As colorfully painted dragon boats assembled Sunday at the starting line on Vancouver Lake, one team knew the waters particularly well.
A horn blared and a frenzy of paddling began. A drummer on each boat pounded away, shouting commands at the paddlers. Spectators on the beach cheered as the boats glided forward.
Most participants were Portland-based teams accustomed to maneuvering on the Willamette River. Among them, though, was the fledgling Catch 22, the only dragon boating team from Vancouver. During its third race of the day, Catch 22 crossed the finish line last, but the group still had plenty to celebrate.
After practicing for months on Vancouver Lake, they were competing at their first event. They also were helping a good cause.
In its second year, the Paddle for Life festival raises money for a new program that encourages veterans with disabilities to participate in boating, kayaking and other water sports at Vancouver Lake, said Jeff Campbell, Paddle for Life’s race organizer.
Twenty-four dragon boating teams participated in the benefit race, which ran Saturday and Sunday. In all, the event raised more than $13,000 for the veterans program. Last year, the group’s first dragon boating benefit race raised about $8,500.
The money goes toward buying water sports equipment, including equipment that’s adapted for disabilities, and toward making park facilities more accessible.
Campbell said he’s seen how water sports can change the life of veterans suffering from a traumatic brain injury, post-traumatic stress disorder or other disability.
“He’s free, he’s gliding along and he can go as fast as he wants,” Campbell said of one veteran in the program. “It was just a freedom he could get out on the water.”
A veterans dragon boating team from Oregon was one of the 24 groups competing at Paddle for Life over the weekend. The team formed last year after meeting through various veterans organizations.
“One of the things that’s hard for us is to find something to do that gets that sense of camaraderie, that’s outdoors and that’s physically active,” the group’s coach, veteran Melissa Kilgore of Portland, said. “We just have a lot of fun.”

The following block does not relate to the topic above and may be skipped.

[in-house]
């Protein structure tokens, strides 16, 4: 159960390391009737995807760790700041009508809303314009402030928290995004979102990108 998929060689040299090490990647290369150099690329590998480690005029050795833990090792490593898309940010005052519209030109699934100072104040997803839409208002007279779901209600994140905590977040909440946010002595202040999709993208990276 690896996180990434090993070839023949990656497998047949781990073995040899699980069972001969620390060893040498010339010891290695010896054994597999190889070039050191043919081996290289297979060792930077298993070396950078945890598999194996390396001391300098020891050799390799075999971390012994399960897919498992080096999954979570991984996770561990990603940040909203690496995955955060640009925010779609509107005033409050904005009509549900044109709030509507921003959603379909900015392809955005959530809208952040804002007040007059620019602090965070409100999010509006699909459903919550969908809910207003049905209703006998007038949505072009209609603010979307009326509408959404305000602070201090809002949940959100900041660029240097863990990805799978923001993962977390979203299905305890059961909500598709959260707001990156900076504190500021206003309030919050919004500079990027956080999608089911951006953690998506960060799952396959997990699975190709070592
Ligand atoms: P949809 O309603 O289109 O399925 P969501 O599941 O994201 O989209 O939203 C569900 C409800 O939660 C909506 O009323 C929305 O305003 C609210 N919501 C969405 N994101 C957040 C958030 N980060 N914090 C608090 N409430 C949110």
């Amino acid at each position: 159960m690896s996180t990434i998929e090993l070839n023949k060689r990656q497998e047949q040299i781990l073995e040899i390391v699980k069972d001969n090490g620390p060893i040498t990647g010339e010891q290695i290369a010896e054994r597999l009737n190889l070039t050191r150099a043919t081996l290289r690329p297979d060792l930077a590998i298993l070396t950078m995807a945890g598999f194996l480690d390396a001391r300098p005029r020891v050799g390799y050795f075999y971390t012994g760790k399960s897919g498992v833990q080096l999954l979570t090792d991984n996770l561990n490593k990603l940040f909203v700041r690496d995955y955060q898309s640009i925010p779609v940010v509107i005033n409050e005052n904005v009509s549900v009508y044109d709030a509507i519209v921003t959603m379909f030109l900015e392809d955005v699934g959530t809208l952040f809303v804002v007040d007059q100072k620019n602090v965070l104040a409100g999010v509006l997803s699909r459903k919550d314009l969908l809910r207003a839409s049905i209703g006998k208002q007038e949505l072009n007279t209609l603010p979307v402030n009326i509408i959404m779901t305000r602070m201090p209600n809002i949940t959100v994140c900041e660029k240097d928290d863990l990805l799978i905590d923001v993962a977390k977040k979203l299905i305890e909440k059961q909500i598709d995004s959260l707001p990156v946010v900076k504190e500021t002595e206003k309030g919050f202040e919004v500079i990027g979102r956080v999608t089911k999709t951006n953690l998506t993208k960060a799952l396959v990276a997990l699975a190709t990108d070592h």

Her team’s name? The Pink Fluffy Dragon Bunnies.
“Paddling just gives you something to take your mind off of the traumas before,” said Bunnies member Kevin Wilson, a veteran from the Milwaukie, Ore., area. The sport also gives “everybody a community to grow with and share with,” he said.
‘I was hooked’
Vancouver’s Catch 22 started to form last summer. The group eventually grew to more than 20 members.
“I started asking everybody I met if they wanted to join a dragon boating team,” member Laura Harper of Vancouver said.
Harper’s persistence helped build the team.
“All these women kept showing up,” said Campbell, who’s also a coach for the team.
Camaraderie, competition and improved coordination were just a few reasons Catch 22 teammates said they enjoyed the sport.
It’s also great exercise, they said.
After the team’s third race Sunday, Catch 22 regrouped to talk about how they did. Harper said the group was starting to work together like a team should.
“Timing was spot on,” Campbell said, adding that paddling technique will improve with practice.
Janna Brown, another coach for the team, later told The Columbian she would like to see some veterans join the group. Catch 22 welcomes newcomers, men and women alike, during their practices at 8:45 a.m. Saturdays at Vancouver Lake Regional Park, 6801 N.W. Lower River Road.
Brown, a 61-year-old breast cancer survivor, started dragon boating about 12 years ago after a friend invited her to join a team of other cancer survivors. “I was hooked,” the Vancouver resident said.
Her team’s next goal is to compete in the Portland Dragon Boat Festival in September on the Willamette River.